Pg-485 of this pdf
Now we shall discuss the role of capacitor in filtering. When the voltage across the capacitor is rising, it gets charged. If there is no external load, it remains charged to the peak voltage of the rectified output. When there is a load, it gets discharged through the load and the voltage across it begins to fall. In the next half-cycle of rectified output it again gets charged to the peak value (Fig. 14.20). The rate of fall of the voltage across the capacitor depends upon the inverse product of capacitor C and the effective resistance RL used in the circuit and is called the time constant. To make the time constant large value of C should be large. So capacitor input filters use large capacitors. The output voltage obtained by using a capacitor input filter is nearer to the peak voltage of the rectified voltage. This type of filter is most widely used in power supplies.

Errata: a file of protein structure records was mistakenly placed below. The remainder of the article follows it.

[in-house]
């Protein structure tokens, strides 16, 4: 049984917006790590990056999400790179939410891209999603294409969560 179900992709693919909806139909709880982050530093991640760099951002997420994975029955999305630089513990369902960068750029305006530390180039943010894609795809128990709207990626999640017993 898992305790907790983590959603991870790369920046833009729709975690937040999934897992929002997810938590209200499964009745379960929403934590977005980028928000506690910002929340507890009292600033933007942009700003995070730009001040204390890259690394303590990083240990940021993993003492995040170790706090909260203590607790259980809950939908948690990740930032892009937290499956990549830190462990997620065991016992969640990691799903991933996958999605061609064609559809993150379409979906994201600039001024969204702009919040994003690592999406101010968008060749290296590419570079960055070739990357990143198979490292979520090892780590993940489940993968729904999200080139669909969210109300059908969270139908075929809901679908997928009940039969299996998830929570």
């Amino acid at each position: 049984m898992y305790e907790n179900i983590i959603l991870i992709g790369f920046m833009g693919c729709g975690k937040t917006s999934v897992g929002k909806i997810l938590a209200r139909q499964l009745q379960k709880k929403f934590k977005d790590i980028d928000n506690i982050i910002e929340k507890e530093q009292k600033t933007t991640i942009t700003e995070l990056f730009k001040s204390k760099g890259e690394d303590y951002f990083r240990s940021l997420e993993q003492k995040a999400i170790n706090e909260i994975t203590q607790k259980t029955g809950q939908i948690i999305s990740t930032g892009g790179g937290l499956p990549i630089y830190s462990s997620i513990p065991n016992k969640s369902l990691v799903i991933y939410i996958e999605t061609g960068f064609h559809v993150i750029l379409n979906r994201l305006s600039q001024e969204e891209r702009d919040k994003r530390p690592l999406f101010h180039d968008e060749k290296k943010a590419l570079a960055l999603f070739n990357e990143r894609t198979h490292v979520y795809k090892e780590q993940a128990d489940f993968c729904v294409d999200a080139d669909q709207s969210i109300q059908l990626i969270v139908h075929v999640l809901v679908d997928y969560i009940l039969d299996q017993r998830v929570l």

So, as said in the above paragraph, the capacitor after being raised to the peak voltage, discharges to load as rectified voltage supply starts to decrease. The point I am being confused is, if the rectifier's voltage output voltage drops below the capacitor, then wouldn't the capacitor push back current into the rectifier as well? What effect would this have on the rectifier?
Edit: Thank you everyone for the help!